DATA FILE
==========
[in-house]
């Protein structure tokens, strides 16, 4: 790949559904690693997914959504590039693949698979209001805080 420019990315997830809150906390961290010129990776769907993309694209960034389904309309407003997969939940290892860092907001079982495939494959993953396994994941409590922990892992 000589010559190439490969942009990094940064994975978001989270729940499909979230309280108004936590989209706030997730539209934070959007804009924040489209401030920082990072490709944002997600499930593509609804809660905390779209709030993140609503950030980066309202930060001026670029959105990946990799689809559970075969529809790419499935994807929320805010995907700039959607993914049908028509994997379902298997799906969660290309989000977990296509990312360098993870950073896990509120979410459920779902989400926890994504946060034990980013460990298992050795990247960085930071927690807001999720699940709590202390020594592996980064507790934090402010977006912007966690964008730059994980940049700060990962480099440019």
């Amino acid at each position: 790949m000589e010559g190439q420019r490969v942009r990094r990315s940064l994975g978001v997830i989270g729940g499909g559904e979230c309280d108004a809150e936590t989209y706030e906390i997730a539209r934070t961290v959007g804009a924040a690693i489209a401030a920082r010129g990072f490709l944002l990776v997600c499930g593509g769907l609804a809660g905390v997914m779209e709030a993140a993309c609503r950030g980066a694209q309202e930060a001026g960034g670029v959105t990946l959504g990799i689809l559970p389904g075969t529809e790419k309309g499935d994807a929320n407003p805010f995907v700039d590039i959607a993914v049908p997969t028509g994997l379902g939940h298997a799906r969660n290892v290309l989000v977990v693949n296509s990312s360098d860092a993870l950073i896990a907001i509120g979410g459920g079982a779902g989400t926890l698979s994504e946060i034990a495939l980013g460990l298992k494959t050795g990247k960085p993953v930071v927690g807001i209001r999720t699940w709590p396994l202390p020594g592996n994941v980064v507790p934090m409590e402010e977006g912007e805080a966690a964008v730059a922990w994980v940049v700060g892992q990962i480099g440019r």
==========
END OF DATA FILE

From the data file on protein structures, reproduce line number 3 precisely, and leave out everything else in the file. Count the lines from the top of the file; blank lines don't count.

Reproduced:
């Amino acid at each position: 790949m000589e010559g190439q420019r490969v942009r990094r990315s940064l994975g978001v997830i989270g729940g499909g559904e979230c309280d108004a809150e936590t989209y706030e906390i997730a539209r934070t961290v959007g804009a924040a690693i489209a401030a920082r010129g990072f490709l944002l990776v997600c499930g593509g769907l609804a809660g905390v997914m779209e709030a993140a993309c609503r950030g980066a694209q309202e930060a001026g960034g670029v959105t990946l959504g990799i689809l559970p389904g075969t529809e790419k309309g499935d994807a929320n407003p805010f995907v700039d590039i959607a993914v049908p997969t028509g994997l379902g939940h298997a799906r969660n290892v290309l989000v977990v693949n296509s990312s360098d860092a993870l950073i896990a907001i509120g979410g459920g079982a779902g989400t926890l698979s994504e946060i034990a495939l980013g460990l298992k494959t050795g990247k960085p993953v930071v927690g807001i209001r999720t699940w709590p396994l202390p020594g592996n994941v980064v507790p934090m409590e402010e977006g912007e805080a966690a964008v730059a922990w994980v940049v700060g892992q990962i480099g440019r």